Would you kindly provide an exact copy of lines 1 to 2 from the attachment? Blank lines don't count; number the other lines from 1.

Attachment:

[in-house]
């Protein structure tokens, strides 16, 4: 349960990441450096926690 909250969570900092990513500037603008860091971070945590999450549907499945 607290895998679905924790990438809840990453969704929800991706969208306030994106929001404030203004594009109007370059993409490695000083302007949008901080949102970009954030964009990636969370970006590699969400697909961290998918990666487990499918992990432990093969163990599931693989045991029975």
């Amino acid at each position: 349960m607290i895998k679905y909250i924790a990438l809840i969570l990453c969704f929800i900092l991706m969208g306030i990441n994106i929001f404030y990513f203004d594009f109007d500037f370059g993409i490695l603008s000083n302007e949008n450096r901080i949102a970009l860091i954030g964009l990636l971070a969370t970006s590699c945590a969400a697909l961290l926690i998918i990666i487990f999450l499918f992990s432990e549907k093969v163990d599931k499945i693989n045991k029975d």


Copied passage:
[in-house]
């Protein structure tokens, strides 16, 4: 349960990441450096926690 909250969570900092990513500037603008860091971070945590999450549907499945 607290895998679905924790990438809840990453969704929800991706969208306030994106929001404030203004594009109007370059993409490695000083302007949008901080949102970009954030964009990636969370970006590699969400697909961290998918990666487990499918992990432990093969163990599931693989045991029975």